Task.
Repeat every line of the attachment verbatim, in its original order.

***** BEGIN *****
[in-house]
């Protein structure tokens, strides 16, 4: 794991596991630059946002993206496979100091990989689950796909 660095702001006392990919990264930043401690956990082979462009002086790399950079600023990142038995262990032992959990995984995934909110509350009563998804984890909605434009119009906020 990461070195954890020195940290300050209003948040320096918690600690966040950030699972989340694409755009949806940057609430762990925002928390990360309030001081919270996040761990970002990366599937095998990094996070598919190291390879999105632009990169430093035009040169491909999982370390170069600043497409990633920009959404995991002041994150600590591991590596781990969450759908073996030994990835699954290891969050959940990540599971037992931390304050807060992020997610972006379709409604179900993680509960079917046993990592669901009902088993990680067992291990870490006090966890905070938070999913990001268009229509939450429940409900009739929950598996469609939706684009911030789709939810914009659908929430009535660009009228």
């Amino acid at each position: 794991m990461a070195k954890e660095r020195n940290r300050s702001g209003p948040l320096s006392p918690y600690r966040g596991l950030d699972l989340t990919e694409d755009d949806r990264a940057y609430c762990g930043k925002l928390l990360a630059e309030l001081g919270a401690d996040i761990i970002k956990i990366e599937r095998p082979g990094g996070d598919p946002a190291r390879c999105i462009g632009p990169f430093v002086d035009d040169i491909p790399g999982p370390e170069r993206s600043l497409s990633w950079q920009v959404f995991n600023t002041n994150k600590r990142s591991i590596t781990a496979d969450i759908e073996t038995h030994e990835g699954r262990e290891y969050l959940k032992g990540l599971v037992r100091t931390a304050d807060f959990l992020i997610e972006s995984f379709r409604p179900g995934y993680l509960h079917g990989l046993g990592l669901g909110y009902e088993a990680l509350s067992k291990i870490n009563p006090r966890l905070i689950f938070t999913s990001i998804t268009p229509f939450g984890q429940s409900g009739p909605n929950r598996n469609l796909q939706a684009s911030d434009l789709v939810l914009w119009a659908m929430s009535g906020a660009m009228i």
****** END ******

[in-house]
């Protein structure tokens, strides 16, 4: 794991596991630059946002993206496979100091990989689950796909 660095702001006392990919990264930043401690956990082979462009002086790399950079600023990142038995262990032992959990995984995934909110509350009563998804984890909605434009119009906020 990461070195954890020195940290300050209003948040320096918690600690966040950030699972989340694409755009949806940057609430762990925002928390990360309030001081919270996040761990970002990366599937095998990094996070598919190291390879999105632009990169430093035009040169491909999982370390170069600043497409990633920009959404995991002041994150600590591991590596781990969450759908073996030994990835699954290891969050959940990540599971037992931390304050807060992020997610972006379709409604179900993680509960079917046993990592669901009902088993990680067992291990870490006090966890905070938070999913990001268009229509939450429940409900009739929950598996469609939706684009911030789709939810914009659908929430009535660009009228």
């Amino acid at each position: 794991m990461a070195k954890e660095r020195n940290r300050s702001g209003p948040l320096s006392p918690y600690r966040g596991l950030d699972l989340t990919e694409d755009d949806r990264a940057y609430c762990g930043k925002l928390l990360a630059e309030l001081g919270a401690d996040i761990i970002k956990i990366e599937r095998p082979g990094g996070d598919p946002a190291r390879c999105i462009g632009p990169f430093v002086d035009d040169i491909p790399g999982p370390e170069r993206s600043l497409s990633w950079q920009v959404f995991n600023t002041n994150k600590r990142s591991i590596t781990a496979d969450i759908e073996t038995h030994e990835g699954r262990e290891y969050l959940k032992g990540l599971v037992r100091t931390a304050d807060f959990l992020i997610e972006s995984f379709r409604p179900g995934y993680l509960h079917g990989l046993g990592l669901g909110y009902e088993a990680l509350s067992k291990i870490n009563p006090r966890l905070i689950f938070t999913s990001i998804t268009p229509f939450g984890q429940s409900g009739p909605n929950r598996n469609l796909q939706a684009s911030d434009l789709v939810l914009w119009a659908m929430s009535g906020a660009m009228i």